The Bishop of Huron presented a prepared statement on The Office and Role of a Bishop. The presentation was prepared specifically with a view to answering the questions of members of the United Church who desire greater understanding of this feature of Anglican Church life. The presentation prompted much discussion, particularly with respect to the historic authority of a Bishop in the councils of the Church.
The Bishop of Huron continued his presentation. Appreciation was expressed by the applause of the House.
The second statement on the Role of a Bishop was presented by the Archbishop of Algoma. This statement was intended for use in connection with the prepared Canon on Bishops and was of a more theological character. It outlined the Bishop's role as Father in God, Liturgical Officer, and Administrator, with reference as well to the Episcopate as a necessary element in the maintenance and development of the Unity of the Church. Discussion brought out the missionary character of the office. The Bishop must not only care for the flock of Christ but reach out to those outside the flock. The House expressed appreciation of this paper also by its applause.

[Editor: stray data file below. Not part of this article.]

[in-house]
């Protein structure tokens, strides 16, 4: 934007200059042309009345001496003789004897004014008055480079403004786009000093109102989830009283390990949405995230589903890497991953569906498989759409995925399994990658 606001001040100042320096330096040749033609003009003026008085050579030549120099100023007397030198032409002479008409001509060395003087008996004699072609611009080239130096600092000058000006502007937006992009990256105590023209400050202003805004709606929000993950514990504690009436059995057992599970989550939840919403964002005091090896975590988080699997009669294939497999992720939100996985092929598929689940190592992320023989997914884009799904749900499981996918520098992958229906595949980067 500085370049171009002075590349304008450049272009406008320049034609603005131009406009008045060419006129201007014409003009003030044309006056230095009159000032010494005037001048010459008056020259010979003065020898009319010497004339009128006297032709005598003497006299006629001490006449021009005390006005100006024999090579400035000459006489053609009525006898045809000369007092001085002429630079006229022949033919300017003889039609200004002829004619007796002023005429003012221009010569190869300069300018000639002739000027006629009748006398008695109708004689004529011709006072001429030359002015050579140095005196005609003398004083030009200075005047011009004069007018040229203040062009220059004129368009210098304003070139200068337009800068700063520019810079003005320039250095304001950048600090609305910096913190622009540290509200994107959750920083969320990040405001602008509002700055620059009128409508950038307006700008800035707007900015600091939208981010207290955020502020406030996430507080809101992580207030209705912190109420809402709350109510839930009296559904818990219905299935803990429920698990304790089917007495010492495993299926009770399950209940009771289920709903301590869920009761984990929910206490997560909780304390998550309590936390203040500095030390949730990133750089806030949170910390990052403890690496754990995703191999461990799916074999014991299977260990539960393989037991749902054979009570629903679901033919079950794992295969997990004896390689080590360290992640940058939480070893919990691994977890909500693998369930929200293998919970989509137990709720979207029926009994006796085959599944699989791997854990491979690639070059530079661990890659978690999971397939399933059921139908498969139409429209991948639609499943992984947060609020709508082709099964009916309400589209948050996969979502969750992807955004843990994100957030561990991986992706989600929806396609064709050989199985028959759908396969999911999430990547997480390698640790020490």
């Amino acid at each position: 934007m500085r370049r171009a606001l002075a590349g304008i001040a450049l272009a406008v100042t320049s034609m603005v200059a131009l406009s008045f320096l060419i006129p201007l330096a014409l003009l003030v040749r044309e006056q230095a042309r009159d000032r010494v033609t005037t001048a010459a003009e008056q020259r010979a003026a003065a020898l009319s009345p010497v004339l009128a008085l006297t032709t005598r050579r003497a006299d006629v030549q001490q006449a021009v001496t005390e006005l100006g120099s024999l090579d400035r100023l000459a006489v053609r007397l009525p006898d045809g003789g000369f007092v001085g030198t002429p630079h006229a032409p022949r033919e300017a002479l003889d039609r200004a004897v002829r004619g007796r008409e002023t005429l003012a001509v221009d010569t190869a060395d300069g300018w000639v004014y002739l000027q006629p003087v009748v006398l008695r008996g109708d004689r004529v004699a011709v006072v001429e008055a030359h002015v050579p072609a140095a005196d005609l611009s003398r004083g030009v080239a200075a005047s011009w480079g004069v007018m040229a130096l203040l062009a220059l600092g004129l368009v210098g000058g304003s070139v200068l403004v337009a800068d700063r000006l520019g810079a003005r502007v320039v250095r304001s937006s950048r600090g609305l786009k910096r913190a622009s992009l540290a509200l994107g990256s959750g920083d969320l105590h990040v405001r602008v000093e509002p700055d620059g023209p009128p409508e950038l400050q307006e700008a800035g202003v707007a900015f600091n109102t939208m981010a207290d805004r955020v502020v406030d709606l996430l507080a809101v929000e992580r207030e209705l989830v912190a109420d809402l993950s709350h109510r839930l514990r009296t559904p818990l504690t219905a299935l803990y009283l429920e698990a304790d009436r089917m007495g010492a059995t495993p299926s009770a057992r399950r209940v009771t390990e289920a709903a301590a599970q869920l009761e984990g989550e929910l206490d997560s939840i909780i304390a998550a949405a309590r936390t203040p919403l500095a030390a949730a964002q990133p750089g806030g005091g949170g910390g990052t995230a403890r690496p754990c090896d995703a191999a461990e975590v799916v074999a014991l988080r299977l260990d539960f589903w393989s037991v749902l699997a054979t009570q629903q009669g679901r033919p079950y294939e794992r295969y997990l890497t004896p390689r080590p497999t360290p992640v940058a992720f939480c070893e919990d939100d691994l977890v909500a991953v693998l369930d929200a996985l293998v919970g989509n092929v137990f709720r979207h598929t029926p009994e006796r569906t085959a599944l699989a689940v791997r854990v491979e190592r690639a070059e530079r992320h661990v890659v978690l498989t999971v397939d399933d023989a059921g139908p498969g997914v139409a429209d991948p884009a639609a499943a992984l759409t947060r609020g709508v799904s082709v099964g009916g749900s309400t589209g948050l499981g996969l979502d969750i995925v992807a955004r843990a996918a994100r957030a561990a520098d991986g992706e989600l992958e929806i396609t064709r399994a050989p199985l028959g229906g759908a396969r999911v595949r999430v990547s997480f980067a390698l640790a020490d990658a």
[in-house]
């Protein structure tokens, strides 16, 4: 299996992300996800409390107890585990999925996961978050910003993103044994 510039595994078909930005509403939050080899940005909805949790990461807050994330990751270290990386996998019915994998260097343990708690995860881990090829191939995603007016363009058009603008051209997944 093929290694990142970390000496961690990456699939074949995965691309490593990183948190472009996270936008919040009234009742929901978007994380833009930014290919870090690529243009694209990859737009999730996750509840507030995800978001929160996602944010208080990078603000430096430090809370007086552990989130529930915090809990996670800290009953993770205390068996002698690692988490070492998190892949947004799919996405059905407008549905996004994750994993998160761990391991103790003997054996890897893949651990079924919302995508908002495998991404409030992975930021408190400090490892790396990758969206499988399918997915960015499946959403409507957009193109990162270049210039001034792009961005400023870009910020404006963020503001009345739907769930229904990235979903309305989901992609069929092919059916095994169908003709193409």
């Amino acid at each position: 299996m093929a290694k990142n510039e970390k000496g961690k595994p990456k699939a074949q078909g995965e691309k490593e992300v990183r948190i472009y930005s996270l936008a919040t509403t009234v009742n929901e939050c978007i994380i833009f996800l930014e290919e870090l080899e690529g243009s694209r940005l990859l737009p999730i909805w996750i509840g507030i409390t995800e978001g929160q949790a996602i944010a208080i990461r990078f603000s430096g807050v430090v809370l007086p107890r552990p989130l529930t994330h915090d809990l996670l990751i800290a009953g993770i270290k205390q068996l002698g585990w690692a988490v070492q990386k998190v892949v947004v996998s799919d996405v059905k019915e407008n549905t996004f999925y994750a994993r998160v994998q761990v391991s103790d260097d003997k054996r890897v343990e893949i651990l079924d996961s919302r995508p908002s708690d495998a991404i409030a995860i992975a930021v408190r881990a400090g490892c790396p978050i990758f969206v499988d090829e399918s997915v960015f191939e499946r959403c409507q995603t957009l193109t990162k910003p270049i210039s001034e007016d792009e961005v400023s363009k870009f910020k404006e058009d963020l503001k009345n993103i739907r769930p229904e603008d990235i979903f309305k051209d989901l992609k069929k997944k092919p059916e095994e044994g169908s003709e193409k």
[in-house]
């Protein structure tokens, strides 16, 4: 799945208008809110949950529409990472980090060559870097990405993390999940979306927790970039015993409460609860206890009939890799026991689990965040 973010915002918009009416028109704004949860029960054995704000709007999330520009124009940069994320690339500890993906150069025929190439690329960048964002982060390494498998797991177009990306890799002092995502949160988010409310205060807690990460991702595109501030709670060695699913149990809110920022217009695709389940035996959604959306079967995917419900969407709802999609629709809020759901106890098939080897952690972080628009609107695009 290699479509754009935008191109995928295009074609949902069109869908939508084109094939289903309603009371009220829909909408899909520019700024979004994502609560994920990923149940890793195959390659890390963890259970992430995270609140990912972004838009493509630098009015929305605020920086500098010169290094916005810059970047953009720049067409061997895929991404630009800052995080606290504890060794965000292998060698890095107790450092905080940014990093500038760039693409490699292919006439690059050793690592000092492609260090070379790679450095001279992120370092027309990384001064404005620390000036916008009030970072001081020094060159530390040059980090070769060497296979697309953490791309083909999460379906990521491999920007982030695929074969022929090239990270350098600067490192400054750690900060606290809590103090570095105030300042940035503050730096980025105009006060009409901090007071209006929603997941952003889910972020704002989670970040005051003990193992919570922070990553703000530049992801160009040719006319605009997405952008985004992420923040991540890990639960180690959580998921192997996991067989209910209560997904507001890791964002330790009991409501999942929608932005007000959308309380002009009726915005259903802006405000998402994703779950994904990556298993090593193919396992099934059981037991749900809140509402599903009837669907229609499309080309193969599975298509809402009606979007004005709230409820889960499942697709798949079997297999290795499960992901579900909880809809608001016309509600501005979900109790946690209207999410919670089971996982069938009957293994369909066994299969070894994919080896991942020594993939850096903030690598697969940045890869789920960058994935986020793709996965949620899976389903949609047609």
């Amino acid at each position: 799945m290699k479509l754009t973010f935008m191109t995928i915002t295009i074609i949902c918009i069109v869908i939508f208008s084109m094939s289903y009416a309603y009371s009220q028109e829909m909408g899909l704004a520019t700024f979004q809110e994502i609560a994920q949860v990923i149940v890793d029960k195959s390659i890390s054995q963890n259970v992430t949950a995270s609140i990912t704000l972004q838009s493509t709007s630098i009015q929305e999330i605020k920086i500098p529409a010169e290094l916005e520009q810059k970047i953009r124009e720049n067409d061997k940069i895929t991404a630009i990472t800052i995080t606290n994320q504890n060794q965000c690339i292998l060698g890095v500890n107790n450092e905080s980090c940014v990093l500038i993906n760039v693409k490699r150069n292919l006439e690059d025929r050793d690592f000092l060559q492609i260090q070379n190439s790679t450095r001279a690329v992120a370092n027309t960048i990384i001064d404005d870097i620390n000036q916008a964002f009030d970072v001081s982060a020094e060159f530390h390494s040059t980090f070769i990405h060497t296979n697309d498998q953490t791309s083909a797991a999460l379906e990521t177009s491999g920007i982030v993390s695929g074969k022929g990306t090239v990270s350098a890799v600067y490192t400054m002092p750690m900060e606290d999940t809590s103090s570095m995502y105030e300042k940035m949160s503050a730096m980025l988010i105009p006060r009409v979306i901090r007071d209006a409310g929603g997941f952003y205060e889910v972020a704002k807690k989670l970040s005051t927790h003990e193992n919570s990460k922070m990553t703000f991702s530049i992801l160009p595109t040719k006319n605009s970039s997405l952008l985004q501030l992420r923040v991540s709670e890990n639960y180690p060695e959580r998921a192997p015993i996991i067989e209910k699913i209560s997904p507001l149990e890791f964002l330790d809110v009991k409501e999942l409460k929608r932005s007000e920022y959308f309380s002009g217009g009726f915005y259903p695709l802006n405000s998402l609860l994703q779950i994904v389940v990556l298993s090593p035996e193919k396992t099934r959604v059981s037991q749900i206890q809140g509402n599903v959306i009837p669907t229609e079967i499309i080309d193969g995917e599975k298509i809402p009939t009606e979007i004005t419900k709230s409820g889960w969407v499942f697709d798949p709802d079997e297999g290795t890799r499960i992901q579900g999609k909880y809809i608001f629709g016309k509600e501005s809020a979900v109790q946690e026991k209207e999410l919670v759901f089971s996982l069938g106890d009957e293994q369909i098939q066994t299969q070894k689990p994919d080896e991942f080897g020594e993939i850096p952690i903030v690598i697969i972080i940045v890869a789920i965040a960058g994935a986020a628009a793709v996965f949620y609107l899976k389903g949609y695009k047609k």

"That the Primate be asked to appoint a small committee to review the two papers presented to us on the Episcopate and to suggest the best use that we can make of them or some re-arrangement of them, either as a single paper or two documents."
The Committee appointed by the Primate consisted of the Archbishop of Algoma, the Bishops of Huron, Toronto, New Westminster and Caledonia. (For the Committee's see Section xxii)
Moved by the Bishop of Niagara, seconded by the Bishop of Moosonee and defeated:
"That in view of the origin of Bishop Luxton's paper on 'Why Bishops' we ask the Committee on Unity to decide on the best way of using this document."
"That the disposition of the Bishop of Huron's paper be left to the Primate and the Bishop of Huron."
The Secretary was instructed to record the deep appreciation of the House of Bishops to both the Bishop of Huron and the Archbishop of Algoma for the great amount of work they had done on these two papers, each of which is a thoughtful, thorough and most timely document.